Mar­vel­lous Mur­ray

Scot bat­tles back from brink to win stun­ning US Open five-set­ter

The Daily Telegraph - Business - - Sport - By Si­mon Briggs tennis correspond­ent

“An un­prece­dented ad­ven­ture,” was how Andy Mur­ray’s for­mer coach Mark Petchey – com­men­tat­ing on Ama­zon Prime – de­scribed our ex­pe­ri­ence of fol­low­ing his ca­reer. This was an­other of those glo­ri­ous mo­ments, as the great­est son of Bri­tish tennis came back from a two-set deficit to de­feat Yoshi­hito Nish­ioka in 4hr 38min.

Mur­ray clenched his fists and roared as he saluted his 4-6, 4-6, 7-6, 7-6, 6-4 vic­tory, which he brought up with a mag­nif­i­cent fore­hand lob. It is hard to see how he will be able to drag him­self back on to the court to­mor­row. But never mind. This was the sort of win he must have been dream­ing of when he forced him­self through those end­less hours of mind-numb­ing re­hab, strength­en­ing the mus­cles around his new metal hip.

Af­ter all the chat, all the build-up, Mur­ray’s per­for­mance dur­ing the first 2½ sets had been mys­te­ri­ously flat. Although he won the open­ing point with an­other lovely lob, it soon be­came clear that he was not op­er­at­ing at full power.

“At the be­gin­ning of the match I was ap­pre­hen­sive about play­ing a long match,” he told on-court in­ter­viewer Ren­nae Stubbs at the end. “You pace your­self. You sort of do that as a ju­nior. Once I got two sets down, I had to put the af­ter­burn­ers on and man­aged to come through.

“I had to start strik­ing the ball bet­ter, I was hit­ting it late and ten­ta­tive, then I went and took too many chances and made too many er­rors. I didn’t have the bal­ance. I got that to­wards the end, and was dic­tat­ing more points with my fore­hand.”

In his first meet­ing with a mod­ern tennis le­gend, Nish­ioka must have been sur­prised by Mur­ray’s early lack of ur­gency. Yet he did not hes­i­tate to take ad­van­tage, work­ing the long ral­lies that he thrives on and oc­ca­sion­ally fir­ing in a 90mph fore­hand up the line. Nish­ioka may stand only 5ft 7in, but he is so tac­ti­cally acute that you could imag­ine him be­ing a Go grand­mas­ter on the side.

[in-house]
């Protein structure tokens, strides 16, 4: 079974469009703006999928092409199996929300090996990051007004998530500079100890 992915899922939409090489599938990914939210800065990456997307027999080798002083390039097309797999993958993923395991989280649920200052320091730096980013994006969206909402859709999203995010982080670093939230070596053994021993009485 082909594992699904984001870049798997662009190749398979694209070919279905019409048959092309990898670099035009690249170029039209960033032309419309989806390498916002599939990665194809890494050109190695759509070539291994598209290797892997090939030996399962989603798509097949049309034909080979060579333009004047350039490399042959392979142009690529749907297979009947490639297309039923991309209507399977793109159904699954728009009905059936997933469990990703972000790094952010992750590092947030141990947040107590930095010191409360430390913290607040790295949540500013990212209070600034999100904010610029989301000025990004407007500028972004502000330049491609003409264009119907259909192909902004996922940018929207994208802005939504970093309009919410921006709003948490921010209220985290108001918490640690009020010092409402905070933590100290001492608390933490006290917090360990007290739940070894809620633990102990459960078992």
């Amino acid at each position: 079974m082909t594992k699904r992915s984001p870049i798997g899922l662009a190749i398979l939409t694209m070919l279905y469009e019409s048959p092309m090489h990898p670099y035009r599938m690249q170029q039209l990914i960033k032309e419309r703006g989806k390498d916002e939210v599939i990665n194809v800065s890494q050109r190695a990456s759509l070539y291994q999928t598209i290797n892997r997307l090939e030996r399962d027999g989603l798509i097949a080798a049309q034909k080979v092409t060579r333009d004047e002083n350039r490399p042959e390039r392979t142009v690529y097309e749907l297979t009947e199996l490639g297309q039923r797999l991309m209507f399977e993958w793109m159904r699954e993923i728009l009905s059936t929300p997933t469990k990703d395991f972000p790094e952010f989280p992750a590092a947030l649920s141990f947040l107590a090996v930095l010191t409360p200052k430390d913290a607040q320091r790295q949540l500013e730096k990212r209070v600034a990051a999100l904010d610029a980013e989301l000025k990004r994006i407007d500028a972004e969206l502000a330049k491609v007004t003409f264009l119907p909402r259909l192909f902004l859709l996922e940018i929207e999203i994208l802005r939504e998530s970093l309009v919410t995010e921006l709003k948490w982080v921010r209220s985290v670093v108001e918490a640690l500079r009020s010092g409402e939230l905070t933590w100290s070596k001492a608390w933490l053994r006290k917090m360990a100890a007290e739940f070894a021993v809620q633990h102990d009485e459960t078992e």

Why was Mur­ray not fully present? Apart from his ap­pre­hen­sion over whether he would last the course, there was also the eerie ex­pe­ri­ence of play­ing in an empty sta­dium that would nor­mally hold al­most 23,000.

The stands were not com­pletely empty, in fact. Apart from the bizarre dig­i­tal faces that pop up as part of the US Open’s tech­no­log­i­cal in­vest­ment, there were nu­mer­ous fa­mous play­ers dot­ted around the suites that would nor­mally be oc­cu­pied by cor­po­rate clients.

Naomi Osaka was prob­a­bly there to cheer her Ja­panese com­pa­triot on, while this year’s Aus­tralian Open cham­pion Sofia Kenin showed up. The list of men read like a who’s who of mod­ern tennis: Marin Cilic, Grigor Dim­itrov, Kyle Ed­mund and Alexan­der Zverev – whom Mur­ray had over­come last week at the Western and South­ern Open. When Do­minic Thiem and Ste­fanos Tsit­si­pas joined the view­ing gallery, Mur­ray must have felt an in­tense de­sire to im­press the next gen­er­a­tion.

Of course, Mur­ray’s own back­room staff were liv­ing ev­ery point with him as usual. He has his own suite on Arthur Ashe Sta­dium, and has been ac­com­pa­nied here by his Shane An­nun, who will no doubt have the devil’s own job patch­ing his body back to­gether af­ter this marathon, as well as his long-suf­fer­ing coach Jamie Del­gado, who for most of the match looked like a sea­sick sailor nav­i­gat­ing a gi­ant thundersto­rm.

Mur­ray dropped the first set and then lapsed into a fug of in­ac­tiv­ity and con­fu­sion. Within a few min­utes, he was 4-0 down in the sec­ond – and though he avoided the dreaded 6-0 “bagel”, he was soon down a break in the third as well.

Some­how, though, the old com­pet­i­tive juices be­gan to stir. The feet slot­ted into po­si­tion. That back­hand of the ages found its mark a few times. The mo­ment when the real Mur­ray ar­rived was per­haps the one when a Nish­ioka re­turn pushed him so wide of the court that he slammed his fore­hand around the net, rather than over it. In­cred­i­bly, Nish­ioka was play­ing so well that he still got the ball back and won the point. But never mind. From Mur­ray’s per­spec­tive, when you start play­ing that sort of shot, you know that your sights are back on the tar­get.

Noth­ing was easy here. In or­der to draw level, Mur­ray had to play two full-length sets, which he fi­nally grasped on the tie-break with a fusil­lade of big serves and ag­gres­sive fore­hands. The same sense of tim­ing saw him pro­duce some mon­u­men­tal win­ners in the fi­nal game of the match.

Af­ter­wards, he told Stubbs: “My toes are the worst part. The big toes on both sides are pretty beat up. But I did all right, phys­i­cally.

“My body hurts. I need to re­cover as best as pos­si­ble. I need an ice bath now. They say that there is one in the locker room, but it’s only for emer­gen­cies. For me, this is an emer­gency. That was by far the most tennis I have played since the 2019 Aussie Open.”

Job done: Andy Mur­ray cel­e­brates af­ter seal­ing his marathon vic­tory over Yoshi­hito Nish­ioka in the first round of the US Open af­ter be­ing two sets down and sur­viv­ing match point

Dig­ging deep: Andy Mur­ray serves to Yoshi­hito Nish­ioka dur­ing a gru­elling 4hr 38min con­test

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